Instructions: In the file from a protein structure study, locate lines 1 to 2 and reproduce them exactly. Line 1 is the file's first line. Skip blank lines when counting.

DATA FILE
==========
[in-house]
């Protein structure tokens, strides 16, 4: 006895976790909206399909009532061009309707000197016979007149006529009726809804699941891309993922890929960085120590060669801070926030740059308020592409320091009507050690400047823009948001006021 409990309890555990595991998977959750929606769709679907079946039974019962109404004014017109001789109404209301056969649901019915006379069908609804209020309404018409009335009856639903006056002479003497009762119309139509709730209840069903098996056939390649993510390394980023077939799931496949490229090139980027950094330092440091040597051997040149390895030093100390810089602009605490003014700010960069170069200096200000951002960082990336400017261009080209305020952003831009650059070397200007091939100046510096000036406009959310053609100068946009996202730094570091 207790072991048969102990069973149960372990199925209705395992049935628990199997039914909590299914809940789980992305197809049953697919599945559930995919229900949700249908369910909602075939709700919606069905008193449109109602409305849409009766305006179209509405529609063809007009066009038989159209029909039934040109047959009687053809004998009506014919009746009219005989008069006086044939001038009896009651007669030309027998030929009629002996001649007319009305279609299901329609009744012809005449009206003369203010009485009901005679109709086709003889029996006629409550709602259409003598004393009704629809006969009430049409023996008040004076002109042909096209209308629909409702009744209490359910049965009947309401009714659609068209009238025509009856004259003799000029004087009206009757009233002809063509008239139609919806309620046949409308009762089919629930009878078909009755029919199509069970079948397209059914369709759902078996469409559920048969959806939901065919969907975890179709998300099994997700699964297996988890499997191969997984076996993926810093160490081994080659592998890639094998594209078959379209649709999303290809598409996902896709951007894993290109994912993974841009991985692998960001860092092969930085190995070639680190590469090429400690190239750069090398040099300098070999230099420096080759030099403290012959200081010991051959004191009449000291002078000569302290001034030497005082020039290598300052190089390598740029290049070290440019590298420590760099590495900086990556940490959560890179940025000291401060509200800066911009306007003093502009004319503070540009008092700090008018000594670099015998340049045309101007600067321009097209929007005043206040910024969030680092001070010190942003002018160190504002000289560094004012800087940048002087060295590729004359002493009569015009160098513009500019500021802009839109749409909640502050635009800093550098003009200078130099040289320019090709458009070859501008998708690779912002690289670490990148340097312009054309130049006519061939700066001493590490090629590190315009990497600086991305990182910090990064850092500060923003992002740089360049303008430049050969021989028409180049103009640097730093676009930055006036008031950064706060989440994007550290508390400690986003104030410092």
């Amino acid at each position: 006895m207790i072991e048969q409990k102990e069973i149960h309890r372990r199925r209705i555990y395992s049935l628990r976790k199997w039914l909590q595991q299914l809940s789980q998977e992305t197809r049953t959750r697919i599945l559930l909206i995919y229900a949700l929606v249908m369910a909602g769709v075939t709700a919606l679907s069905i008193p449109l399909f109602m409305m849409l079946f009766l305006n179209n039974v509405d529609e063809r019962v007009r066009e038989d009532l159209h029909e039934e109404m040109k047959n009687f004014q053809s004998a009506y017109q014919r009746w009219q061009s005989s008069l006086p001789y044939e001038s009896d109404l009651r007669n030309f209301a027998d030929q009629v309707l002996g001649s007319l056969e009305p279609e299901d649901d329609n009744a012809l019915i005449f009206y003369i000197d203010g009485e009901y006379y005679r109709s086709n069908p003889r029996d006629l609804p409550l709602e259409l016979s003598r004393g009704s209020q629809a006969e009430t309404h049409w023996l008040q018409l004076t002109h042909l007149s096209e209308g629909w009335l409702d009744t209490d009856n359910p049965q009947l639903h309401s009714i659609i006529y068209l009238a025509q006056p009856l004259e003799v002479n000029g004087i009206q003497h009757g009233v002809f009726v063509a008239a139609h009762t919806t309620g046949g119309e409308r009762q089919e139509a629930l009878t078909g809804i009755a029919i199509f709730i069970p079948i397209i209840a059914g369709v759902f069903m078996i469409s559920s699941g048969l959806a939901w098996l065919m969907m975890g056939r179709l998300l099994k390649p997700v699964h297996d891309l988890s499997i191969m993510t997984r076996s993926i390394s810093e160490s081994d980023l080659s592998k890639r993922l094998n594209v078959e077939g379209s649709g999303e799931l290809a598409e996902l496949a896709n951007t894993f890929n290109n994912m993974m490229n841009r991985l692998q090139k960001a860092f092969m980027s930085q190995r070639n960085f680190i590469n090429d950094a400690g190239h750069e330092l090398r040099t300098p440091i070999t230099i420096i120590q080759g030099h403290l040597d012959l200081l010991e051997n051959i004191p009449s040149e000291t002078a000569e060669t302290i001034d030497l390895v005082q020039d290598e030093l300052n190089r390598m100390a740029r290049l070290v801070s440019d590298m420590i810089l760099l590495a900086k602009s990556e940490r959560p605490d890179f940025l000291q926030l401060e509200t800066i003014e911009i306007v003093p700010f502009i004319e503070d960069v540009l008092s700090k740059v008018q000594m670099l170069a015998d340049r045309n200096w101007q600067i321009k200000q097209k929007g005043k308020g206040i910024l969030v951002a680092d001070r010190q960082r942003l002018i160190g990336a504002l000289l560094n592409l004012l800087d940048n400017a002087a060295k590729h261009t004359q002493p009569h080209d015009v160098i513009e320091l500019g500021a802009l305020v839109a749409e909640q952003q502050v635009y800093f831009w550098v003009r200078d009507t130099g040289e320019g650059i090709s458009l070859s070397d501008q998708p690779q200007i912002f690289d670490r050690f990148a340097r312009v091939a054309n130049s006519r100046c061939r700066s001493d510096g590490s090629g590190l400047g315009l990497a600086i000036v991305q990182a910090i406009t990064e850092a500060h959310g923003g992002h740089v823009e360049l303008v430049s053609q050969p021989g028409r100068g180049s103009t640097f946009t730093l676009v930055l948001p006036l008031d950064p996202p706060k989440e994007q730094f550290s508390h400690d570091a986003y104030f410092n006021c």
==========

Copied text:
[in-house]
């Protein structure tokens, strides 16, 4: 006895976790909206399909009532061009309707000197016979007149006529009726809804699941891309993922890929960085120590060669801070926030740059308020592409320091009507050690400047823009948001006021 409990309890555990595991998977959750929606769709679907079946039974019962109404004014017109001789109404209301056969649901019915006379069908609804209020309404018409009335009856639903006056002479003497009762119309139509709730209840069903098996056939390649993510390394980023077939799931496949490229090139980027950094330092440091040597051997040149390895030093100390810089602009605490003014700010960069170069200096200000951002960082990336400017261009080209305020952003831009650059070397200007091939100046510096000036406009959310053609100068946009996202730094570091 207790072991048969102990069973149960372990199925209705395992049935628990199997039914909590299914809940789980992305197809049953697919599945559930995919229900949700249908369910909602075939709700919606069905008193449109109602409305849409009766305006179209509405529609063809007009066009038989159209029909039934040109047959009687053809004998009506014919009746009219005989008069006086044939001038009896009651007669030309027998030929009629002996001649007319009305279609299901329609009744012809005449009206003369203010009485009901005679109709086709003889029996006629409550709602259409003598004393009704629809006969009430049409023996008040004076002109042909096209209308629909409702009744209490359910049965009947309401009714659609068209009238025509009856004259003799000029004087009206009757009233002809063509008239139609919806309620046949409308009762089919629930009878078909009755029919199509069970079948397209059914369709759902078996469409559920048969959806939901065919969907975890179709998300099994997700699964297996988890499997191969997984076996993926810093160490081994080659592998890639094998594209078959379209649709999303290809598409996902896709951007894993290109994912993974841009991985692998960001860092092969930085190995070639680190590469090429400690190239750069090398040099300098070999230099420096080759030099403290012959200081010991051959004191009449000291002078000569302290001034030497005082020039290598300052190089390598740029290049070290440019590298420590760099590495900086990556940490959560890179940025000291401060509200800066911009306007003093502009004319503070540009008092700090008018000594670099015998340049045309101007600067321009097209929007005043206040910024969030680092001070010190942003002018160190504002000289560094004012800087940048002087060295590729004359002493009569015009160098513009500019500021802009839109749409909640502050635009800093550098003009200078130099040289320019090709458009070859501008998708690779912002690289670490990148340097312009054309130049006519061939700066001493590490090629590190315009990497600086991305990182910090990064850092500060923003992002740089360049303008430049050969021989028409180049103009640097730093676009930055006036008031950064706060989440994007550290508390400690986003104030410092």